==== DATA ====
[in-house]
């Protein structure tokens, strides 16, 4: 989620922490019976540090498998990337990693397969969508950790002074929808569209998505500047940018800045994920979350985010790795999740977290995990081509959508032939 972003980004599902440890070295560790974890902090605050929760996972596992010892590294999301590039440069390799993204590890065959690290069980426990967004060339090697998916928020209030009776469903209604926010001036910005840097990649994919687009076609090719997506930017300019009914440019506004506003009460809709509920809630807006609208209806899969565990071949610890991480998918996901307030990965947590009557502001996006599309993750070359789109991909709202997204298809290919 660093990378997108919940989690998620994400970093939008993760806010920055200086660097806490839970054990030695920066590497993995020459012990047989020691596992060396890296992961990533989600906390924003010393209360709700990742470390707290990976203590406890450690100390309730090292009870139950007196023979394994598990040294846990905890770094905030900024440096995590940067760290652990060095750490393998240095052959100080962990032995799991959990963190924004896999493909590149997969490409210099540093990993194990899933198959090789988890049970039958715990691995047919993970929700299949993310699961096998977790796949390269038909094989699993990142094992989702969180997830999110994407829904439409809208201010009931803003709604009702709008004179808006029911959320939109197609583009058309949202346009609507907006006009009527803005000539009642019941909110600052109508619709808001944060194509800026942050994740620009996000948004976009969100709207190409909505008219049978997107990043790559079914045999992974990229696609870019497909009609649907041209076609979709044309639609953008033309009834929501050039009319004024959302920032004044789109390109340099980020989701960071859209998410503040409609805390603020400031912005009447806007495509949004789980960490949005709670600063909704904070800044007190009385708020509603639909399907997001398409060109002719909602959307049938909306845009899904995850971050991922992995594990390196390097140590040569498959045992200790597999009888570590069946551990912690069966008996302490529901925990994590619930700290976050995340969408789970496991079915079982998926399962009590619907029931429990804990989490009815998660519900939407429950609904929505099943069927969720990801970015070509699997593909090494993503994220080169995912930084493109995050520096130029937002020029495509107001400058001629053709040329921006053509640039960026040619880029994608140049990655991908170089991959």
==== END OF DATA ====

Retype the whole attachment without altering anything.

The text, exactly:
[in-house]
């Protein structure tokens, strides 16, 4: 989620922490019976540090498998990337990693397969969508950790002074929808569209998505500047940018800045994920979350985010790795999740977290995990081509959508032939 972003980004599902440890070295560790974890902090605050929760996972596992010892590294999301590039440069390799993204590890065959690290069980426990967004060339090697998916928020209030009776469903209604926010001036910005840097990649994919687009076609090719997506930017300019009914440019506004506003009460809709509920809630807006609208209806899969565990071949610890991480998918996901307030990965947590009557502001996006599309993750070359789109991909709202997204298809290919 660093990378997108919940989690998620994400970093939008993760806010920055200086660097806490839970054990030695920066590497993995020459012990047989020691596992060396890296992961990533989600906390924003010393209360709700990742470390707290990976203590406890450690100390309730090292009870139950007196023979394994598990040294846990905890770094905030900024440096995590940067760290652990060095750490393998240095052959100080962990032995799991959990963190924004896999493909590149997969490409210099540093990993194990899933198959090789988890049970039958715990691995047919993970929700299949993310699961096998977790796949390269038909094989699993990142094992989702969180997830999110994407829904439409809208201010009931803003709604009702709008004179808006029911959320939109197609583009058309949202346009609507907006006009009527803005000539009642019941909110600052109508619709808001944060194509800026942050994740620009996000948004976009969100709207190409909505008219049978997107990043790559079914045999992974990229696609870019497909009609649907041209076609979709044309639609953008033309009834929501050039009319004024959302920032004044789109390109340099980020989701960071859209998410503040409609805390603020400031912005009447806007495509949004789980960490949005709670600063909704904070800044007190009385708020509603639909399907997001398409060109002719909602959307049938909306845009899904995850971050991922992995594990390196390097140590040569498959045992200790597999009888570590069946551990912690069966008996302490529901925990994590619930700290976050995340969408789970496991079915079982998926399962009590619907029931429990804990989490009815998660519900939407429950609904929505099943069927969720990801970015070509699997593909090494993503994220080169995912930084493109995050520096130029937002020029495509107001400058001629053709040329921006053509640039960026040619880029994608140049990655991908170089991959």